Discussion of Sewingshield's Arthurian Connections
David Nash Ford
Arthur sleeping by Hadrian's Wall
known for its views of Hadrian's Wall, Sewingshield
Crags also once had its own castle. Unfortunately, the
site was levelled in the nineteenth century.
says that Sewingshield Castle was one of King Arthur's
many homes around the country. He once received a
Northern Chieftain, named Comyn, here with great pomp
and ceremony and bestowed upon him many sumptuous
gifts. Arthur's sons, however, considered the presents
far too valuable for a mere provincial. They followed
the poor man to Haughton Common, ambushed his
entourage, swiped the gifts and murdered their owner.
It is not recorded whether King Arthur ever discovered
who the perpetrators of this horrendous crime were,
but he had a memorial cross erected at what then
became known as Cummings Cross. It stands there still
on the edge of the common.
cavernous castle vaults below the site of Sewingshield
Castle, still hidden beneath the hills lie King
Arthur, Queen Guinevere and his band of warrior
knights, sleeping soundly until the British Nation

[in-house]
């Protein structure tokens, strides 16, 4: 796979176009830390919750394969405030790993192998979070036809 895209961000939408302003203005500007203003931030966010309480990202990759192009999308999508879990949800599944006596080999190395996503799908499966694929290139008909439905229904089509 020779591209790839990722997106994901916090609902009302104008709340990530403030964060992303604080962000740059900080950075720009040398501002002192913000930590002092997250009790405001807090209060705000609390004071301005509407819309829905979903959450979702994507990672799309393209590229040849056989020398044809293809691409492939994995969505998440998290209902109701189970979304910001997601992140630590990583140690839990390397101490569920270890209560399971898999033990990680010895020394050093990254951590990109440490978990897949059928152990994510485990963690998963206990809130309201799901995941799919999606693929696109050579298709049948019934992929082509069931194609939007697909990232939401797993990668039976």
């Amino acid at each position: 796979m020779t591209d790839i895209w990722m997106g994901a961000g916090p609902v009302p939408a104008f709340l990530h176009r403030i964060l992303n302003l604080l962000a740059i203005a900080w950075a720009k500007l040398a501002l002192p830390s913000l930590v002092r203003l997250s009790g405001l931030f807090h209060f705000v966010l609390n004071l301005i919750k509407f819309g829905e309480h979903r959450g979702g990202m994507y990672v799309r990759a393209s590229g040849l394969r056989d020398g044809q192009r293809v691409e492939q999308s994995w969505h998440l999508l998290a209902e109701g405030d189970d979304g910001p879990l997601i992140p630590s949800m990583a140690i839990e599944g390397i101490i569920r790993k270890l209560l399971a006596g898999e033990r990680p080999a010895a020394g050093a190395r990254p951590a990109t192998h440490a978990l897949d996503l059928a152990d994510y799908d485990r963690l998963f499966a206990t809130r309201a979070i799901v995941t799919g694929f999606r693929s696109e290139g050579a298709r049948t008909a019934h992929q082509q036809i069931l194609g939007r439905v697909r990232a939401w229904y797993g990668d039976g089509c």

calls on their help. Beside them, on a table, sit a
horn, a sheathed sword and a garter. To awaken the
great King, it is said one must draw the sword, cut
the garter and blow the horn.
farmer was once sat amongst the castle ruins knitting,
when his ball of wool got away from him and fell down
a crack in his rocky resting place. The local man just
managed to squeeze through and follow his run-away
knitting into the legendary chamber below. Everything
was arranged as tradition had insisted. He drew the
sword and cut the garter, but re-sheathed his weapon
and neglected to blow the horn! Arthur awoke but for a
moment, to briefly exclaim:
Woe betide that evil day
On which this witless wight was born,
Who drew the sword, the garter cut,
But never blew the bugle-horn...